By Roslyn A Douglas, MA
Founder of Central Health-Grenada
Statistics released by the Ministry of Health indicate that more Grenadian men than women are dying from chronic illnesses such as cancer, heart disease and diabetes. As such, men’s health has become a major concern and a priority for the Ministry of Health.
Efforts ranging from evaluating surveys, conducting training sessions for healthcare professionals and community-focused health education sessions began last year, with plans to continue throughout 2014.
Director of Primary Health Care, Dr Francis Martin summarised an analysis of the causes of death in Grenada over a 10 year period, which revealed men are dying more than women from many of the chronic illnesses. “We have looked at the data, the mortality data over the past 10 years and put those data together in one graph. And what those data together in one graph shows is that [out of] the 10 leading causes of death in Grenada, the most in terms of share quantity is cancers. Cancers are the leading cause of death in Grenada, and on the heels of that are cerebrovascular diseases. So you are talking about strokes, heart attacks and what have you. Pulmonary disease is next and metabolic disease which is like complications of diabetes, comes in fourth.”
Although cancers are the number one cause of death in the 10 year analysis, overall in many of the other diseases, Grenadian men are dying more than women, “So the cancers, the cardiovascular diseases like strokes and heart attack and so on and the diabetes and respiratory problem are leading at the top. And of those leading at the top men are actually leading ladies in those as well, except in the case of some metabolic diseases that has to do with ovarian issues, hormonal issues, and thyroid issues,” said Dr Martin.
To determine the cause of the number of male deaths, the Ministry of Heath reviewed surveys and studies conducted on men regarding their health. The results showed that lack of accessibility, concerns about confidentiality and lack of targeted education were reasons why some men do not seek health care.
“One of the things men said was, because the health centres only open for a certain amount of hours during the day, the time at which they are at work, they are not able to access care. And so what we have done in terms of the Primary Health Care, one of the first things we did was to extend the opening hours of the major health centers, and so men now can access care after 4pm. Since the extended hours were implemented, feedback shows that the health centers are being utilised more in the evening than in the day; which is wonderful news. If this is a sign of what’s to come, then this is an exciting time for Primary Health Care in our country,” said Dr Martin.
Another indicator that surfaced as a reason why men appear apathetic towards their health is lack of education. “The second thing that men indicated was they felt as though the main thrust of the health care programmes were not put together and directed towards men. It was more so towards women and children,” said Dr Martin.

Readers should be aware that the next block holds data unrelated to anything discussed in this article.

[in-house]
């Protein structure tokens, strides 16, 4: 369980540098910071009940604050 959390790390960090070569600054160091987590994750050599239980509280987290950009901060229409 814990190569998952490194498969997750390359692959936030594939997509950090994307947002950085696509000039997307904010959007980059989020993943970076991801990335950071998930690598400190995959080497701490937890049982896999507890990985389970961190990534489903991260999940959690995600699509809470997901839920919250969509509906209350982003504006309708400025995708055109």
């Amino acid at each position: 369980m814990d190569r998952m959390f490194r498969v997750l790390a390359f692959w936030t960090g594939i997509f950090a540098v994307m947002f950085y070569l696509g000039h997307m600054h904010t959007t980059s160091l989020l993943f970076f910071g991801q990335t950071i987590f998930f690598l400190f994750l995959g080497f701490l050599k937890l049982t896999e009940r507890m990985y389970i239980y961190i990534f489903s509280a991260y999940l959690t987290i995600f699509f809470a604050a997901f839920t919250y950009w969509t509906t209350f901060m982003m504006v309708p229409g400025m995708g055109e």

He went onto say that over the past few decades, health systems in the Eastern Caribbean and other parts of the world focus on women and children. These efforts have resulted in reducing maternal and mortality rates, however at the same time focus on men has fallen behind.
“So because of that, one of the pillars of our Primary Health Care programme is what we called community outreach, where we can focus on vulnerable groups. We have already started one of those is called the Men’s Health Outreach. We actually advertise [and] mobilise some men for one afternoon and we go out and do screenings, blood pressure, blood sugar, blood testing for prostate and all sorts of things.” Martin enthusiastically added, “So in the next few months and certainly within the next few years to my mind that is the kind of strategic position we will be taking. Trying to find the vulnerable groups and putting together programmes specifically for those groups.”
In a separate interview, although there are a number of health clinics around the island, Permanent Secretary for the Ministry of Health Aaron Francois stated another reason why men do not seek medical assistance is due to concern about a breach in confidentiality. “What we found out is that in a lot of the cases, men are very reluctant to attend or to visit health practitioners, whether it is a medical centre, or a doctor. Men tend to wait very late, when their situation becomes desperate, to visit the doctor.”
PS Francois went on to say in extreme cases some men chose to go to a clinic that is not even within their own community. “You would find, assuming a man goes to one of our centres and based on the situation, based on what the complaint is, [that] he would not want the issue to be divulged to the wider community. So you would find that a man would leave his [local] centre and go to another centre for attendance.”
To address this issue PS Francois said that the Ministry of Health has communicated this concern to practitioners with the intent to make the environment more comfortable for men.
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